George Clemens, committee chairman, said his committee has made a lot of progress but is not ready to make a recommendation to the school board. In fact, he said, it could be next spring before a recommendation is presented.
In highlighting the activity of the committee, Clemens said the group has toured every facility in Marshall as well as those of Sedalia, Knob Noster, Moberly and Columbia. In addition, committee members have looked at school configurations and facility design trends, state requirements for buildings and the financing of similar building projects.
Members of the committee have surveyed local teachers and administrators, looked for public input and explored bond issue promotion locally and nationally.
Clemens also noted that the group has heard presentations from Ron Berry of the University of Missouri-Columbia and Deborah Orr, elementary principal from Warrensburg, concerning educational trends.
The culmination of the efforts to date are several working suggestions which Clemens said were subject to change based on "future research, exploration, experience and discovery."
First on the list of suggestions is to repair Bueker Middle School in a manner that will make it last an additional 15 to 20 years. Clemens described the school as a "sacred cow" of the community and said whatever plumbing, wiring and air conditioning work was necessary would be acceptable.
Next among the suggestions is to build one new elementary school which would service three grades. Clemens said this might be kindergarten through second grade or third grade through fifth grade. Three of the four elementary school buildings currently in use would then be used for the remaining elementary students in a K-2 or 3-5 alignment.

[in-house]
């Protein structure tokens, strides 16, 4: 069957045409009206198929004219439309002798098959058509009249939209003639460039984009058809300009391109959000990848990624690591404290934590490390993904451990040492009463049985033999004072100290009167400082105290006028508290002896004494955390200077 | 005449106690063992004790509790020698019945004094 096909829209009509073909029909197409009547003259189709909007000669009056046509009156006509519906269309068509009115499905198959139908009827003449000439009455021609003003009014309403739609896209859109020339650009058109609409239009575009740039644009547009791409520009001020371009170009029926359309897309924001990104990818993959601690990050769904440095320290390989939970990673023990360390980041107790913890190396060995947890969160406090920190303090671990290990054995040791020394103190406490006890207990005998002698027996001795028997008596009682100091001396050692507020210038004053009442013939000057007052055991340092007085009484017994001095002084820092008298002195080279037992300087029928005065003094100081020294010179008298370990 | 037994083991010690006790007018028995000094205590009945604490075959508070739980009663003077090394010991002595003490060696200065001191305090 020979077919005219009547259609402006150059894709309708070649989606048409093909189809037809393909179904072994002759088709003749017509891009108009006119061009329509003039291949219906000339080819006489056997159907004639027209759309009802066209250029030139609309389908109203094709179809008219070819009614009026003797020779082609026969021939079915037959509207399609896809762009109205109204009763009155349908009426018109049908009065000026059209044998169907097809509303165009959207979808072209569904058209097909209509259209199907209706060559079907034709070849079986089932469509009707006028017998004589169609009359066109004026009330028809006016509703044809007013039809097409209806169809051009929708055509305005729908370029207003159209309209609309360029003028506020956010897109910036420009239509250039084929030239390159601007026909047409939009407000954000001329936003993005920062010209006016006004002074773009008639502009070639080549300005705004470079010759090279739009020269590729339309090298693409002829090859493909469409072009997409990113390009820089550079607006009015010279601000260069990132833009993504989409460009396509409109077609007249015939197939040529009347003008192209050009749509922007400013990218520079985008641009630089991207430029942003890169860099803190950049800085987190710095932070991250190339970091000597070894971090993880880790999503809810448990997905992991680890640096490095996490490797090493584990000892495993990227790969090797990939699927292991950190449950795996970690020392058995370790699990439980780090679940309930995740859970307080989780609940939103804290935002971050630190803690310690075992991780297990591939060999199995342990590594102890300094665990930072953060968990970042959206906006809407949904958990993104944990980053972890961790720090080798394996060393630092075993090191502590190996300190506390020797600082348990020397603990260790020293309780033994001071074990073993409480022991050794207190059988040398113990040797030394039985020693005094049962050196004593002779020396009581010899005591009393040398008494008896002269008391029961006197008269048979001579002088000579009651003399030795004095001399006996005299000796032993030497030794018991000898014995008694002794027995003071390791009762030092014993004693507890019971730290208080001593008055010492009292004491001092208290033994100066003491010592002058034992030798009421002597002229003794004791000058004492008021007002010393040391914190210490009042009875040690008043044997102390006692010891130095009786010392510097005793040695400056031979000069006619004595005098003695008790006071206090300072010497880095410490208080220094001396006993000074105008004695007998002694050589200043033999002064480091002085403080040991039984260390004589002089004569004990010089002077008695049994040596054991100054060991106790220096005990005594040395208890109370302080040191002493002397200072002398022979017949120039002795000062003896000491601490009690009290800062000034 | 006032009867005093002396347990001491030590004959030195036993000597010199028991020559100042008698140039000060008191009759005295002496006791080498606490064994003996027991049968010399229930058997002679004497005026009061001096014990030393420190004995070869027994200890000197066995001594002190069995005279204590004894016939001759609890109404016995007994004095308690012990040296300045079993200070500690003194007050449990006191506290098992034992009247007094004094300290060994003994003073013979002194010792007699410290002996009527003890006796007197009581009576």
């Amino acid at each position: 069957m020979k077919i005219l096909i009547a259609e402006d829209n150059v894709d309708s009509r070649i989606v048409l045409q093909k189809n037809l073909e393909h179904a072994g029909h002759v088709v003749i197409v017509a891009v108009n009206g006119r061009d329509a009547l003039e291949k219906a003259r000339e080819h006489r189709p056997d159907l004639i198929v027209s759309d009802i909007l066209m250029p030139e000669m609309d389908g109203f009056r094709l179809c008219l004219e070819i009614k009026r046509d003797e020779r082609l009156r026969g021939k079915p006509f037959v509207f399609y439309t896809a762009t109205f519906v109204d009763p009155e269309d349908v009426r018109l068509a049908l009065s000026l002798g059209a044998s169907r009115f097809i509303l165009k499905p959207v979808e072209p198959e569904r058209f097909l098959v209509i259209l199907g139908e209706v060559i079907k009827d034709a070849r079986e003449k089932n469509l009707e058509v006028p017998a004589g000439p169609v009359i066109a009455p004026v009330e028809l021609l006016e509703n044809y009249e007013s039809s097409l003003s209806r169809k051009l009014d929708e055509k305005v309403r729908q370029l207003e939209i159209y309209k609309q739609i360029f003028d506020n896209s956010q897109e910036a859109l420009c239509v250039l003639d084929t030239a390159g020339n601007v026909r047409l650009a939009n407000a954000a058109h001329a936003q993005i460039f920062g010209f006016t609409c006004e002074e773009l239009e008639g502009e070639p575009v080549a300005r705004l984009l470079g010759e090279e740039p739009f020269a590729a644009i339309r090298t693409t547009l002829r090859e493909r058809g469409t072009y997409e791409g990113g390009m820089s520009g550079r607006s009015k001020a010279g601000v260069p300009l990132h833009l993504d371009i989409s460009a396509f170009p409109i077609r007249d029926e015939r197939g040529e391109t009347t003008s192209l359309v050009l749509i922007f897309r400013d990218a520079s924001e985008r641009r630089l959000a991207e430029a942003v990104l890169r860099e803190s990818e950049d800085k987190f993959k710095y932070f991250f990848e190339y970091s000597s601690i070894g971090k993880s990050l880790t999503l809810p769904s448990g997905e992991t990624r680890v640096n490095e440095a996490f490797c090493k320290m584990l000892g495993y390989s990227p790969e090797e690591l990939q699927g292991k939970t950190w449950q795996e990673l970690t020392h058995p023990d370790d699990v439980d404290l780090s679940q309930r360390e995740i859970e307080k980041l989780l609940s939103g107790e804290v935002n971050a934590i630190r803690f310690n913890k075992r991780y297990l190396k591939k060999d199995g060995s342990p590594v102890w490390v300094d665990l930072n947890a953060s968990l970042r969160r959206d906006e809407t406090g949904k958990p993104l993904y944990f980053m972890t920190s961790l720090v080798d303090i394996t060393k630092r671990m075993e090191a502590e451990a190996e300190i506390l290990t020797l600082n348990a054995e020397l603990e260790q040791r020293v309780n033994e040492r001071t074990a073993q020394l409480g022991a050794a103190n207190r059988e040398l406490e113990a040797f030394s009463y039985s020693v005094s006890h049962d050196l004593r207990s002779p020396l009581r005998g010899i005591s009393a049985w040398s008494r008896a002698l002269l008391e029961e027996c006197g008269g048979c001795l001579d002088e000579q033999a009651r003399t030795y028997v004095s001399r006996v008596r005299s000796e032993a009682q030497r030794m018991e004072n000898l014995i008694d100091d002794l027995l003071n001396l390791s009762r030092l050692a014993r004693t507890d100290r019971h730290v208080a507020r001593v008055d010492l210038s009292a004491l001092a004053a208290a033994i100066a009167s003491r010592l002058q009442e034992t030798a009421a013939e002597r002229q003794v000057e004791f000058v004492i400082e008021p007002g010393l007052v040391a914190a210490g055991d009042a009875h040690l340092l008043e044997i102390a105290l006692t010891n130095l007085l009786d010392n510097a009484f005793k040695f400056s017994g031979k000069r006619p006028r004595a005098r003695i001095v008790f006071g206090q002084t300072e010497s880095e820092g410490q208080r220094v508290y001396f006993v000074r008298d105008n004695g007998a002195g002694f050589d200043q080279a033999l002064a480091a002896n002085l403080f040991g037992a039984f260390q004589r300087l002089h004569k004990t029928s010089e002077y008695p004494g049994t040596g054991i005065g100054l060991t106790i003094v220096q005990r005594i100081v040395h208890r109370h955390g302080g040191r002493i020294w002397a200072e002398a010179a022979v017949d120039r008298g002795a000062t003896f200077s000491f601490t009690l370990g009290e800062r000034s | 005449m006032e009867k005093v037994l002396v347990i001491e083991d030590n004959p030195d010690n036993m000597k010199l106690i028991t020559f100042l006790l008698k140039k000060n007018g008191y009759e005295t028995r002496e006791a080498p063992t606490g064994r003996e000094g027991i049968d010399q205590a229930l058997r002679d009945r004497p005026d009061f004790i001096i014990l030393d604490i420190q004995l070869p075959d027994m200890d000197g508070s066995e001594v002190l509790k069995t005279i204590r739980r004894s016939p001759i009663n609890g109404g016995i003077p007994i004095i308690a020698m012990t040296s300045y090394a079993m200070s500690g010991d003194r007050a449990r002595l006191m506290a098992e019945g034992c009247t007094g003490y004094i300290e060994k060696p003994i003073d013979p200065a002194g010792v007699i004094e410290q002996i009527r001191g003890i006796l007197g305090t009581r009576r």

"Fundamental to the framework of our suggestions is the agreement that we will do away with the single grade/single building school approach," Clemens said, adding that Marshall is the only area school district to use this configuration.
The group's suggestions also include air conditioning the elementary school facilities with temporary window units that could be replaced with the passage of a bond issue in the future and air conditioning the industrial arts building at the high school as well.
The final suggestion was to move the Saline County High School from its leased space to the elementary building that would not be used if the new elementary school is built.
Clemens said that regardless of what plan is eventually undertaken, it should be far-sighted.
"It appears that the committee is in agreement that any plan developed would best serve the students of Marshall public schools and the community if it is one which addresses the long-term facility needs," he said.
The plan should include not only immediate goals, but also ideas for what to do 20 to 30 years into the future, Clemens added.
The committee is keeping a number of issues at the forefront, Clemens said. These include keeping the costs of the plan in relation to the local economy and addressing issues raised during the last two attempts to pass a bond issue.
Board members were given a written copy of Clemens' presentation to review for consideration.
An additional meeting between board members and the committee will be scheduled in the near future so the suggestions can be discussed and the board can give the committee some direction.